systems and hydroelectric power facilities, the recharge capacity of aquifers, and lowland soil
The literature also fails to consider the limitations of existing policies, such as the absence of a
headwater forest protection policy, and the segmented policy and organizational framework for
the management of forests, watersheds, and farmlands. Neither do most existing studies consider
that the lack of coordination among various government agencies (DENR-FMB, MGB, DPWH,
NWRB, NIA, and DA) is problematic.
Theoretical or methodological considerations could possibly constrain researchers from taking
into account the dynamics of different ecosystems and the need to maintain their harmony. For
instance, the adoption of an analytical framework or policy perspective that assumes an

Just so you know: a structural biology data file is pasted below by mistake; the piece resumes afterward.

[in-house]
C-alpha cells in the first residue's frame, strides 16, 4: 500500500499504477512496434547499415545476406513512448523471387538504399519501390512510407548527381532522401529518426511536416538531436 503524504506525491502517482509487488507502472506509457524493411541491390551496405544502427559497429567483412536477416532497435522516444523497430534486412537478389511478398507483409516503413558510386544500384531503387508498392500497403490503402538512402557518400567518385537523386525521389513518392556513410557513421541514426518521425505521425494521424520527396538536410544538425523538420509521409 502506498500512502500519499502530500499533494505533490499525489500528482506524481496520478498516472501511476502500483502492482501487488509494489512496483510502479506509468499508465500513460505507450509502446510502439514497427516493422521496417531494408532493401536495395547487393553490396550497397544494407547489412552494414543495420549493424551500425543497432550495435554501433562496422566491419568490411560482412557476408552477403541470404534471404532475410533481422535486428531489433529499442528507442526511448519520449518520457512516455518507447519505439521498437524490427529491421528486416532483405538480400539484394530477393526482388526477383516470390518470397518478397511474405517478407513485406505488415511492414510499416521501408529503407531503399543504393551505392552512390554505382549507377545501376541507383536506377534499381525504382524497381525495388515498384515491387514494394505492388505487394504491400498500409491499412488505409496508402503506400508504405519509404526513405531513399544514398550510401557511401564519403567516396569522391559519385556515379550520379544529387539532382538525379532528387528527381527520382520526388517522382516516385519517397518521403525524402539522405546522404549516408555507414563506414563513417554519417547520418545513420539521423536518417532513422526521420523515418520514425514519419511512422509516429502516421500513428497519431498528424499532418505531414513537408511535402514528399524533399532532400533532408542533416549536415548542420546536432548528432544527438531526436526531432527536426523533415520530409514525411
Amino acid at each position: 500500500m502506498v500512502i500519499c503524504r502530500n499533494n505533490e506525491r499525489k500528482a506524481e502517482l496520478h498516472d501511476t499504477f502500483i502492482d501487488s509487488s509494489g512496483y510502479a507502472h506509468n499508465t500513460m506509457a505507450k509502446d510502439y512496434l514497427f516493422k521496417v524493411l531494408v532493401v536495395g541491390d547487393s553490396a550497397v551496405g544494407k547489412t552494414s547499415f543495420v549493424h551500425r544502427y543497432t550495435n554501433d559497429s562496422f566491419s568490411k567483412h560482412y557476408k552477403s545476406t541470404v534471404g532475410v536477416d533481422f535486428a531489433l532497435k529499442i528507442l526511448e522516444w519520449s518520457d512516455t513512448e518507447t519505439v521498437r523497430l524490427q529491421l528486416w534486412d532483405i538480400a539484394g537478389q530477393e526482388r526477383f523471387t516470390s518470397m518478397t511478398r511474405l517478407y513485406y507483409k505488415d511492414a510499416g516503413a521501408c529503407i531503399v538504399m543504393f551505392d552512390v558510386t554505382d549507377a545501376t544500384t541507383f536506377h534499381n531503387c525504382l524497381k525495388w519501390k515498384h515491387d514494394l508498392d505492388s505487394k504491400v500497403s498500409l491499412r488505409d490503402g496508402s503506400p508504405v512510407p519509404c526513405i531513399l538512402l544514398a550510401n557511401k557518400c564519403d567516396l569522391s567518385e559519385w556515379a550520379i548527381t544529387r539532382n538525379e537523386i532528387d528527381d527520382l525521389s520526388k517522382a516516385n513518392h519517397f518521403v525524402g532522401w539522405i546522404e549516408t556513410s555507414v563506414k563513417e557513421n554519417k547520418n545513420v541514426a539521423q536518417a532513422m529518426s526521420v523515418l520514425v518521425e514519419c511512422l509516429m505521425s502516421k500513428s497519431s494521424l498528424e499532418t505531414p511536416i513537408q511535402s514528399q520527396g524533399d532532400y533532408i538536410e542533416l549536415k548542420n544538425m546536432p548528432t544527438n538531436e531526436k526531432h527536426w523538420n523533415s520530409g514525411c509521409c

extractive growth strategy and focuses on specific commodities or services (e.g. timber, export
crop, high-yielding varieties, roads) would tend to be insensitive to their externalities and the
requirements of the environment and the larger community.
As to concrete programs of action, major initiatives have not been undertaken to address the
simultaneous demands for forest rehabilitation, soil/land stability, improved water yields, river
protection, and irrigation management. Neither has a comprehensive and integrated program to
mitigate the adverse social and environmental impacts of logging, mining, road construction, and
other upstream activities been formulated to arrest the cumulative effects of watershed and forest
destruction on the supply and quality of water sources and consequent levels of agricultural
National agencies and local governments seem to have responded more to the immediate needs
of their constituencies. Given the poor state of irrigation and the increasing demand for water,
they have funded rehabilitation projects and the establishment of small-scale irrigation projects
(SWIPs), diversion dams, shallow tubewells, and spring boxes. While these redistributive
measures are useful in light of short-term water needs, they have been too localized. They are not